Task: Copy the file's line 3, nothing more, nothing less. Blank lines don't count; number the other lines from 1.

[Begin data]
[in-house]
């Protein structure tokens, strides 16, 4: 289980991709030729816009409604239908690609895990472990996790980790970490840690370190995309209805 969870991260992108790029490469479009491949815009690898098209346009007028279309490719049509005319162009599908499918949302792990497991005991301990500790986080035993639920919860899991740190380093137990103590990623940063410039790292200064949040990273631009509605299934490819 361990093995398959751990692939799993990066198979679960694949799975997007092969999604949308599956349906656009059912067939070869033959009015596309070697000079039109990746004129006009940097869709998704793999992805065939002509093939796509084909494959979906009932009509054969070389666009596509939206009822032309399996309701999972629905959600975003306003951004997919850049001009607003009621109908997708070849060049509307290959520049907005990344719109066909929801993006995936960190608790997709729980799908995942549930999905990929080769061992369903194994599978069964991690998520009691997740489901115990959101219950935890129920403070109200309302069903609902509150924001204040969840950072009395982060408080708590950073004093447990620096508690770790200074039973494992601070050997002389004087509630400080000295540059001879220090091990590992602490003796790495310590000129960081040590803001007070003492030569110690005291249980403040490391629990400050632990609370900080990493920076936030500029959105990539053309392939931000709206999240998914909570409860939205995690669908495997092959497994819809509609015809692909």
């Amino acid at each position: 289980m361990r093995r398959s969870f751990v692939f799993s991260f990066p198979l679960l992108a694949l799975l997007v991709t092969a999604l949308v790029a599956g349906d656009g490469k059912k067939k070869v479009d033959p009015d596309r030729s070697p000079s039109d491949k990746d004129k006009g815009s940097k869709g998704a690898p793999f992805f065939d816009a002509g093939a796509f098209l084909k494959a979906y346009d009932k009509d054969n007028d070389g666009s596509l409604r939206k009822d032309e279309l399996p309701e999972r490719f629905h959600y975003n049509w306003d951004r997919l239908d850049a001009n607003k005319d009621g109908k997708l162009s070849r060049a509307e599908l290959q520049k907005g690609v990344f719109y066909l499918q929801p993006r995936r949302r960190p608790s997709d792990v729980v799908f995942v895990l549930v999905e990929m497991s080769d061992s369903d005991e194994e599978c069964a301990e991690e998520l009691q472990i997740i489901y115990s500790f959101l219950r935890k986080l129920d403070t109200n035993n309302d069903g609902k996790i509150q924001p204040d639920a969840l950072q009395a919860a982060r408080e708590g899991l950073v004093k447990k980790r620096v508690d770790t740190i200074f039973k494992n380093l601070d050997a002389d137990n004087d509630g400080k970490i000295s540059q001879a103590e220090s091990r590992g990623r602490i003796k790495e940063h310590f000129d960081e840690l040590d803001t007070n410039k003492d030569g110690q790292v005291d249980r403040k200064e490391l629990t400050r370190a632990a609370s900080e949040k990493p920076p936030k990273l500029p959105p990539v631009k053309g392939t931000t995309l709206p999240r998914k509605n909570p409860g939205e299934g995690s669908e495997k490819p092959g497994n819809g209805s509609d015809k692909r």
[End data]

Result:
């Amino acid at each position: 289980m361990r093995r398959s969870f751990v692939f799993s991260f990066p198979l679960l992108a694949l799975l997007v991709t092969a999604l949308v790029a599956g349906d656009g490469k059912k067939k070869v479009d033959p009015d596309r030729s070697p000079s039109d491949k990746d004129k006009g815009s940097k869709g998704a690898p793999f992805f065939d816009a002509g093939a796509f098209l084909k494959a979906y346009d009932k009509d054969n007028d070389g666009s596509l409604r939206k009822d032309e279309l399996p309701e999972r490719f629905h959600y975003n049509w306003d951004r997919l239908d850049a001009n607003k005319d009621g109908k997708l162009s070849r060049a509307e599908l290959q520049k907005g690609v990344f719109y066909l499918q929801p993006r995936r949302r960190p608790s997709d792990v729980v799908f995942v895990l549930v999905e990929m497991s080769d061992s369903d005991e194994e599978c069964a301990e991690e998520l009691q472990i997740i489901y115990s500790f959101l219950r935890k986080l129920d403070t109200n035993n309302d069903g609902k996790i509150q924001p204040d639920a969840l950072q009395a919860a982060r408080e708590g899991l950073v004093k447990k980790r620096v508690d770790t740190i200074f039973k494992n380093l601070d050997a002389d137990n004087d509630g400080k970490i000295s540059q001879a103590e220090s091990r590992g990623r602490i003796k790495e940063h310590f000129d960081e840690l040590d803001t007070n410039k003492d030569g110690q790292v005291d249980r403040k200064e490391l629990t400050r370190a632990a609370s900080e949040k990493p920076p936030k990273l500029p959105p990539v631009k053309g392939t931000t995309l709206p999240r998914k509605n909570p409860g939205e299934g995690s669908e495997k490819p092959g497994n819809g209805s509609d015809k692909r």